Impact of the MGNREGA on Labour Retention and Capital Investment

Wage Level and Productivity Impact

A cross-sectional analysis of these formal sector establishments confirms that the drop in permanent workers is restricted to factories that pay lower wages. Also, where labour productivity (as measured by output per unit labour) is lower, there is a greater exodus of permanent workers (a decline of 3.85%) relative to factories with higher output per labour (and consequently higher wages) where there is no change in permanent worker employment.

In the context of capital investment as well, a cross-sectional analysis of factories based on wages paid shows that lower-wage factories respond to the loss of labour supply with greater mechanisation. Factories with lower labour productivity (and consequently lower returns to labour) also respond with an increase in gross fixed assets and plant and machinery.

Output Volatility

Factories with higher output volatility also lend themselves to uncertain employment. In this scenario, the MGNREGA, with its guaranteed 100 days of employment, may seem like a safer bet. The authors observe a 3.2% decline in permanent workers in factories with higher output volatility. Factories with lower output volatility are unimpacted by the MGNREGA.

The larger decline of permanent workers in factories with greater output volatility results in a larger percentage increase in mechanisation. Factories with lower volatility in output are unaffected.

Labour Laws

Workers in pro-employee states[3] are guaranteed a higher level of job security and protection against actions taken by employers. These workers have less incentive to leave their secure jobs for MGNREGA, regardless of wages. On the other hand, workers in pro-employer states with lower job security and stricter monitoring by employers would be inclined to move toward MGNREGA employment. Results of a cross-sectional analysis show this to be true. Permanent employment falls by 3% in pro-employer states. Investment in fixed assets and plant and machinery goes up as factories respond to the dip in labour supply with increased mechanisation. In pro-employee states, neither of these variables are significantly affected.

Stratifying further, we find that factories with lower labour productivity, lower wages and higher output volatility within pro-employer states are the most affected by the MGNREGA.  In these states, factories at the other end of the spectrum are hardly impacted.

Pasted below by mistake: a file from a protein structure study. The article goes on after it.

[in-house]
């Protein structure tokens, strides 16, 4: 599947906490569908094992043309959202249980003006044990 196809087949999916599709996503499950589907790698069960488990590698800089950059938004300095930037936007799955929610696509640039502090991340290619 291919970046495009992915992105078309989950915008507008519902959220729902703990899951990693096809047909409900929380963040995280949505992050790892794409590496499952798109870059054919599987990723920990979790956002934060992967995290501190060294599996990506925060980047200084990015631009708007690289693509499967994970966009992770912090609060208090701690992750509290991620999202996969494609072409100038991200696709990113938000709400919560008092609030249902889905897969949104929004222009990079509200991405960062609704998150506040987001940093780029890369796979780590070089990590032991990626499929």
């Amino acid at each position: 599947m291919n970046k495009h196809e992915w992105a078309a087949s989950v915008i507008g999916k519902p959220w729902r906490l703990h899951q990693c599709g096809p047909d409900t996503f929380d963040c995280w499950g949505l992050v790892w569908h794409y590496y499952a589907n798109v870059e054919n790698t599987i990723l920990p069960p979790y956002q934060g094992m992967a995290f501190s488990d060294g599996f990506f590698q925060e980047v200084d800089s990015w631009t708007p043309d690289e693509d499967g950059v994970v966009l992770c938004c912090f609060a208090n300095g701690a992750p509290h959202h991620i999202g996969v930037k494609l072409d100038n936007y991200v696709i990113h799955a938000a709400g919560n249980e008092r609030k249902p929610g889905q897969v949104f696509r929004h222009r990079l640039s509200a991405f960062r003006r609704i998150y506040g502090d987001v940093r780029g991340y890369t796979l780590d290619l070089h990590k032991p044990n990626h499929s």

MGNREGA and Factory Level Performance

The marginal productivity of factory labour is positive in India. As we see above, the MGNREGA compels factories that are not yet ready for mechanisation (since the marginal productivity of labour is still positive) towards it. Moreover, if the factories found mechanisation more profitable, they wouldn’t be waiting for the MGNREGA to make the shift. Despite the potential increase in operational efficiency, the switch from labour to capital is expected to result in a fall in operating profits, at least in the short run. Regression results show that while the cost of production increased by 7.5%, profitability declined 50 basis points, and the output-input ratio deteriorated significantly.


The paper concludes that “workfare programs may adversely impact the corporate sector by weening away a productive workforce and thereby creating a labor shortage”, which has consequences on hastening technology adoption. While the paper is an empirical study of the short-run impact of the MGNREGA, it points to its long-term implications as well. The MGNREGA provides low skill employment, with infrequent monitoring and low effort. The move of formally employed labour towards such employment hampers their ability and motivation to gain skills, thus potentially making them dependent on the welfare programme for life. This is further exacerbated by increased mechanisation in factories, which increases the demand for skilled labour in the future, making the current workforce ineligible for such employment even in the long run.

For factories, though profitability suffers in the short run due to the unanticipated increase in capital investments, this would likely be reversed in the long run since these investments typically increase operational efficiency, and hence, factory performance.


[1]  Workers in pro-employer states face relatively low job security and stricter monitoring from their employers, based on labour regulations.

[2] Less than INR 50 million investment in plant and machinery

[3] Workers in pro-employee states enjoy a higher level of job security and protection against actions taken by employers, in accordance with the labour laws of that state.

About the Authors:
Shashwat Alok
is Assistant Professor of Finance at ISB.
Sumit Agarwal isProfessor of Finance at the McDonough School of Business, Georgetown University.
Yakshup Chopra is Researcher at the Centre for Analytical Finance at ISB.
Prasanna Tantri is Senior Associate Director at the Centre for Analytical Finance at ISB.

About the Research:
Agarwal, Sumit, Alok, Shashwat, Chopra, Yakshup, and Tantri, Prasanna L. (January 2017). Government Employment Guarantee, Labor Supply and Firms’ Reaction: Evidence from the Largest Public Workfare Program in the World.  Georgetown McDonough School of Business Research Paper No. 2880629.

Available at SSRN: https://ssrn.com/abstract=2880629 or http://dx.doi.org/10.2139/ssrn.2880629

This research has been supported by the Centre for Analytical Finance at ISB.

About the Writer:
Aditi Mitra
is a PhD Economics from the University of Washington, Seattle and a freelance writer with the Centre for Learning and Management Practice at ISB.